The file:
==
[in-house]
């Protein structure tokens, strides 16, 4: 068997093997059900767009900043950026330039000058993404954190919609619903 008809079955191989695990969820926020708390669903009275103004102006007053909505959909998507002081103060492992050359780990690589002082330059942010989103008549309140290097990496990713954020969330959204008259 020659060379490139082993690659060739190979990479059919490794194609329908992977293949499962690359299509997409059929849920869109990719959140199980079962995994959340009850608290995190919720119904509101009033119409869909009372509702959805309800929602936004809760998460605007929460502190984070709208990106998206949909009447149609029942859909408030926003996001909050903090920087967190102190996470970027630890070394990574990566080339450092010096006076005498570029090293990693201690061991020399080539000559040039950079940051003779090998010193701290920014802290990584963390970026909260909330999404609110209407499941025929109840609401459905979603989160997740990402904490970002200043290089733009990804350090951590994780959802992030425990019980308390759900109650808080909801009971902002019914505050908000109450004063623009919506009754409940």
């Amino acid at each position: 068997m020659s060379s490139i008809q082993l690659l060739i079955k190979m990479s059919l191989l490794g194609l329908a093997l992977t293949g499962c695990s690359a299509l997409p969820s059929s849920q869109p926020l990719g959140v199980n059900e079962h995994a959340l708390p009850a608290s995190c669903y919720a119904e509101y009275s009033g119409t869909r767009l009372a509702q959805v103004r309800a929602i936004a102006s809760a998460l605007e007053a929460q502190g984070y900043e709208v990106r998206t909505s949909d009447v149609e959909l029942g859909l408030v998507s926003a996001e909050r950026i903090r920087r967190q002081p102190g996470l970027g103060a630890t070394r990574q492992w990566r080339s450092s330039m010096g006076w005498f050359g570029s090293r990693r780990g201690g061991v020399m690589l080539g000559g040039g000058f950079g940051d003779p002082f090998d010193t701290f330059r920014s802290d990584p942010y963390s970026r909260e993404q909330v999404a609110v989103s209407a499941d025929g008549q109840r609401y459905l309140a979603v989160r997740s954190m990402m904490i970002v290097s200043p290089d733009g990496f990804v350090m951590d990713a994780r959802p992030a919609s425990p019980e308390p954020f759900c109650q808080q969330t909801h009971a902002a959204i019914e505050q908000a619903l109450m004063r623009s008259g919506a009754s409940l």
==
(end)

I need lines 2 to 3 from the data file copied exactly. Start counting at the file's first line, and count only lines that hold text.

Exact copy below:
């Protein structure tokens, strides 16, 4: 068997093997059900767009900043950026330039000058993404954190919609619903 008809079955191989695990969820926020708390669903009275103004102006007053909505959909998507002081103060492992050359780990690589002082330059942010989103008549309140290097990496990713954020969330959204008259 020659060379490139082993690659060739190979990479059919490794194609329908992977293949499962690359299509997409059929849920869109990719959140199980079962995994959340009850608290995190919720119904509101009033119409869909009372509702959805309800929602936004809760998460605007929460502190984070709208990106998206949909009447149609029942859909408030926003996001909050903090920087967190102190996470970027630890070394990574990566080339450092010096006076005498570029090293990693201690061991020399080539000559040039950079940051003779090998010193701290920014802290990584963390970026909260909330999404609110209407499941025929109840609401459905979603989160997740990402904490970002200043290089733009990804350090951590994780959802992030425990019980308390759900109650808080909801009971902002019914505050908000109450004063623009919506009754409940």
């Amino acid at each position: 068997m020659s060379s490139i008809q082993l690659l060739i079955k190979m990479s059919l191989l490794g194609l329908a093997l992977t293949g499962c695990s690359a299509l997409p969820s059929s849920q869109p926020l990719g959140v199980n059900e079962h995994a959340l708390p009850a608290s995190c669903y919720a119904e509101y009275s009033g119409t869909r767009l009372a509702q959805v103004r309800a929602i936004a102006s809760a998460l605007e007053a929460q502190g984070y900043e709208v990106r998206t909505s949909d009447v149609e959909l029942g859909l408030v998507s926003a996001e909050r950026i903090r920087r967190q002081p102190g996470l970027g103060a630890t070394r990574q492992w990566r080339s450092s330039m010096g006076w005498f050359g570029s090293r990693r780990g201690g061991v020399m690589l080539g000559g040039g000058f950079g940051d003779p002082f090998d010193t701290f330059r920014s802290d990584p942010y963390s970026r909260e993404q909330v999404a609110v989103s209407a499941d025929g008549q109840r609401y459905l309140a979603v989160r997740s954190m990402m904490i970002v290097s200043p290089d733009g990496f990804v350090m951590d990713a994780r959802p992030a919609s425990p019980e308390p954020f759900c109650q808080q969330t909801h009971a902002a959204i019914e505050q908000a619903l109450m004063r623009s008259g919506a009754s409940l």